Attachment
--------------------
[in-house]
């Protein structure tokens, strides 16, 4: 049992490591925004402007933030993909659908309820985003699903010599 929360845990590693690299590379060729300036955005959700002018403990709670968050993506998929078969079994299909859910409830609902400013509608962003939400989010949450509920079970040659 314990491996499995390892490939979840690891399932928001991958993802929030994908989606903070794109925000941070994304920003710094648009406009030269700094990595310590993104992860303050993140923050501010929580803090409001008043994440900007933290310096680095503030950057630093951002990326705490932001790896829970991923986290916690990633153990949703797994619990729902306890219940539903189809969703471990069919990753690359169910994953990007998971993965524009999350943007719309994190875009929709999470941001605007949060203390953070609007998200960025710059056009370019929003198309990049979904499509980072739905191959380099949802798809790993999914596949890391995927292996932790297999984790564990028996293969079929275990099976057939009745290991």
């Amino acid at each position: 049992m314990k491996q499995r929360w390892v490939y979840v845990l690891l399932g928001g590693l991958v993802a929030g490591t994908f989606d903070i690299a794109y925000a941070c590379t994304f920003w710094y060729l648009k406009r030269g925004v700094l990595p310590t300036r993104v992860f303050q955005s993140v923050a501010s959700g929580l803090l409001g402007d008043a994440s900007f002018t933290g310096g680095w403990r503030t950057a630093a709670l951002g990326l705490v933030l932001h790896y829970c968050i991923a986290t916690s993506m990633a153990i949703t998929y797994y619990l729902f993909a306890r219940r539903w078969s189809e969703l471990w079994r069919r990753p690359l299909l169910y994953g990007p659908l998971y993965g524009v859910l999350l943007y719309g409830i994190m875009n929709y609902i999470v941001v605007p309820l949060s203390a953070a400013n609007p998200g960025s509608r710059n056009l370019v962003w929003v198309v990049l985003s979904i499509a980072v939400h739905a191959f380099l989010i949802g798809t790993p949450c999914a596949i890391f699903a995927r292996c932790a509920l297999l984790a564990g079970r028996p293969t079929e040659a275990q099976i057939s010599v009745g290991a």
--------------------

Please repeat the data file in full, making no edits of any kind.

[in-house]
């Protein structure tokens, strides 16, 4: 049992490591925004402007933030993909659908309820985003699903010599 929360845990590693690299590379060729300036955005959700002018403990709670968050993506998929078969079994299909859910409830609902400013509608962003939400989010949450509920079970040659 314990491996499995390892490939979840690891399932928001991958993802929030994908989606903070794109925000941070994304920003710094648009406009030269700094990595310590993104992860303050993140923050501010929580803090409001008043994440900007933290310096680095503030950057630093951002990326705490932001790896829970991923986290916690990633153990949703797994619990729902306890219940539903189809969703471990069919990753690359169910994953990007998971993965524009999350943007719309994190875009929709999470941001605007949060203390953070609007998200960025710059056009370019929003198309990049979904499509980072739905191959380099949802798809790993999914596949890391995927292996932790297999984790564990028996293969079929275990099976057939009745290991």
């Amino acid at each position: 049992m314990k491996q499995r929360w390892v490939y979840v845990l690891l399932g928001g590693l991958v993802a929030g490591t994908f989606d903070i690299a794109y925000a941070c590379t994304f920003w710094y060729l648009k406009r030269g925004v700094l990595p310590t300036r993104v992860f303050q955005s993140v923050a501010s959700g929580l803090l409001g402007d008043a994440s900007f002018t933290g310096g680095w403990r503030t950057a630093a709670l951002g990326l705490v933030l932001h790896y829970c968050i991923a986290t916690s993506m990633a153990i949703t998929y797994y619990l729902f993909a306890r219940r539903w078969s189809e969703l471990w079994r069919r990753p690359l299909l169910y994953g990007p659908l998971y993965g524009v859910l999350l943007y719309g409830i994190m875009n929709y609902i999470v941001v605007p309820l949060s203390a953070a400013n609007p998200g960025s509608r710059n056009l370019v962003w929003v198309v990049l985003s979904i499509a980072v939400h739905a191959f380099l989010i949802g798809t790993p949450c999914a596949i890391f699903a995927r292996c932790a509920l297999l984790a564990g079970r028996p293969t079929e040659a275990q099976i057939s010599v009745g290991a």